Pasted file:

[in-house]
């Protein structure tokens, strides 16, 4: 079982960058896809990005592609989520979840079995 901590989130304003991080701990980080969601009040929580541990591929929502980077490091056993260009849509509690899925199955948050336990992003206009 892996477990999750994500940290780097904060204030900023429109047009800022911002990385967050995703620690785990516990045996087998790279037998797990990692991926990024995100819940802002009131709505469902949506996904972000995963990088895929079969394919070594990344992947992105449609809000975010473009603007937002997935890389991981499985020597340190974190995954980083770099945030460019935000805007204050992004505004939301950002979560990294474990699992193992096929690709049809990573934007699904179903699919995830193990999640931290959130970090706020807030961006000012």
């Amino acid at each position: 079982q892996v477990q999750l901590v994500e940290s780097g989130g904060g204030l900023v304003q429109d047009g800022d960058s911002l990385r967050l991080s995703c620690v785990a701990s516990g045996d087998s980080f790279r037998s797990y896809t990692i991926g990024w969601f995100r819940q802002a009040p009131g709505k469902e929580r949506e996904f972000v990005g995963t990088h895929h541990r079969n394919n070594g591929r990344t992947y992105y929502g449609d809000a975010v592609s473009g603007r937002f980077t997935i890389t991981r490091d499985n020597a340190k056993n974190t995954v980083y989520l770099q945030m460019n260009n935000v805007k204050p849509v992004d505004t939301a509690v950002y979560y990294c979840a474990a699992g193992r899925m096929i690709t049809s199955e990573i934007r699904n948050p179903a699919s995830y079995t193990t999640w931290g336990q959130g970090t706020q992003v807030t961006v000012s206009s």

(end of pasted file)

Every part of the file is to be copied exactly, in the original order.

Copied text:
[in-house]
């Protein structure tokens, strides 16, 4: 079982960058896809990005592609989520979840079995 901590989130304003991080701990980080969601009040929580541990591929929502980077490091056993260009849509509690899925199955948050336990992003206009 892996477990999750994500940290780097904060204030900023429109047009800022911002990385967050995703620690785990516990045996087998790279037998797990990692991926990024995100819940802002009131709505469902949506996904972000995963990088895929079969394919070594990344992947992105449609809000975010473009603007937002997935890389991981499985020597340190974190995954980083770099945030460019935000805007204050992004505004939301950002979560990294474990699992193992096929690709049809990573934007699904179903699919995830193990999640931290959130970090706020807030961006000012």
């Amino acid at each position: 079982q892996v477990q999750l901590v994500e940290s780097g989130g904060g204030l900023v304003q429109d047009g800022d960058s911002l990385r967050l991080s995703c620690v785990a701990s516990g045996d087998s980080f790279r037998s797990y896809t990692i991926g990024w969601f995100r819940q802002a009040p009131g709505k469902e929580r949506e996904f972000v990005g995963t990088h895929h541990r079969n394919n070594g591929r990344t992947y992105y929502g449609d809000a975010v592609s473009g603007r937002f980077t997935i890389t991981r490091d499985n020597a340190k056993n974190t995954v980083y989520l770099q945030m460019n260009n935000v805007k204050p849509v992004d505004t939301a509690v950002y979560y990294c979840a474990a699992g193992r899925m096929i690709t049809s199955e990573i934007r699904n948050p179903a699919s995830y079995t193990t999640w931290g336990q959130g970090t706020q992003v807030t961006v000012s206009s």